Historical Overview

Early Homesteaders

The KAEFS property was originally set aside as an allotment to relocated Choctaw and Chickasaw Native American tribes from the Southeastern United States. It was first homesteaded by a Choctaw family in 1904. Their original house is incorporated into the existing farmhouse. In 1908 the family purchased an additional 32 ha. They grazed approximately 50 dairy cattle and raised cotton, broom corn, and sorghum. In 1929, a windmill run well was erected. The depression resulted in the family suffering foreclosure and loss of the land in 1932, which was subsequently sold in 1940. Shortly after this change in ownership, the East Criner oilfield was developed, part of which underlies the field station. The new family owning the farm built a new water well and a stone barn (still standing and used for storage) for their dairy operation. Given the remote nature of the farm and the poor conditions of roads at that time, maintaining a dairy was not economically feasible and the farm was sold in 1945. The new owners maintained a small dairy herd and raised cotton, grain, peanuts and watermelons on the farm and adjoining leased land and until 1968. They also constructed a number of farm ponds with the aid of the Soil Conservation Service (now the NRCS) in the 1960s.

Dr. Edwin Kessler, a meteorologist and head of the National Severe Storms Laboratory, purchased the farm in 1973 and leased it until 1976 for cattle grazing. Wheat and sorghum were raised in bottomland pastures for cattle grazing. Cattle also grazed native grasslands on the upland areas. Since 1976, approximately 12 ha of formerly tilled land have been restored to native grasslands and Dr. Kessler completed several erosion control projects including a low water crossing for Finn Creek, adding fencing to protect areas along Finn Creek from degradation by cattle, and installation of gully plugs to slow drainage into the creek. Additions to and remodeling of the original house took place in 1974. The original windmill powered well was repaired. This well together with a well south of the original house and Finn Creek provide water for the house, livestock and irrigation. The well water has high sulfate, calcium and magnesium content, however. In 1975, a new equipment shed was constructed and in 1976, a guest cottage was built. In 1984, a small office building (500 ft2) was built.Dr. Kessler has undertaken a number of agricultural projects on the farm including bee-keeping, cold-frame gardening, raising homestead poultry, and rotational cattle grazing. He maintained a small cattle herd of approximately 23 cattle on the farm through 2010, which has subsequently been sold to Ben Dixon (KAEFS Facilities Manager). The herd continues to be grazed at KAEFS as a proxy for native herbivores through a grazing lease agreement with the University.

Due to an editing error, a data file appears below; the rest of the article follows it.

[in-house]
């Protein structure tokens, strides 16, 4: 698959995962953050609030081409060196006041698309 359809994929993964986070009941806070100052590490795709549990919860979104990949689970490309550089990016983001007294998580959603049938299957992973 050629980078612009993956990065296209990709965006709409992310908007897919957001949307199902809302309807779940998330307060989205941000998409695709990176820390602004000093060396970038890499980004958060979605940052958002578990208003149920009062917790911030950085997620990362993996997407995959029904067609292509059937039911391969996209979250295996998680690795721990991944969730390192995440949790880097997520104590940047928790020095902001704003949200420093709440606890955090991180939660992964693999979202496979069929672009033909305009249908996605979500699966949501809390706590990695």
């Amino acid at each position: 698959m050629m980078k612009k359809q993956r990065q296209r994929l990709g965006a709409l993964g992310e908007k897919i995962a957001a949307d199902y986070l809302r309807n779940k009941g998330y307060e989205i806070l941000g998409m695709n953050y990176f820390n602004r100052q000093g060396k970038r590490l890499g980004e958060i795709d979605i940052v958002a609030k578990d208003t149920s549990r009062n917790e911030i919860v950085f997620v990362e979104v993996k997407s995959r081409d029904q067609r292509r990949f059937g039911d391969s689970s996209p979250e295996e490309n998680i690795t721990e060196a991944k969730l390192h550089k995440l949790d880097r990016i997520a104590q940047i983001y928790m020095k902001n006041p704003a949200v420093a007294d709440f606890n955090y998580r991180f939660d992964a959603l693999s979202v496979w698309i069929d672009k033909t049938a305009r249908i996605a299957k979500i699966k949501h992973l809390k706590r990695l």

On December 28, 1988, Dr. Kessler (now retired), donated ~ 90 ha of his family farm to the University of Oklahoma, Norman Campus. The remaining 53 ha were donated by Dr. Kessler on December 30, 2004 following the implementation of an NSF Improvements in Facilities, Communications, and Equipment at Biological Field Stations and Marine Laboratories planning grant to assist in developing the Kessler Farm Field Laboratory as a field site for research, education, and public outreach. An additional 10 acres were donated to KAEFS in 2011.

Dr. Linda Wallace, Professor of Botany and Microbiology, served as the first Director of KFFL. Under her leadership, several educational and outreach programs were developed and implemented including a workshop for K-12 teachers. Dr. Wallace also secured funding for a barn and other improvements at KFFL. She served as Director for KFFL until her passing in 2009. In 2012, the barn she secured funding for was named the Linda Wallace Barn in her memory.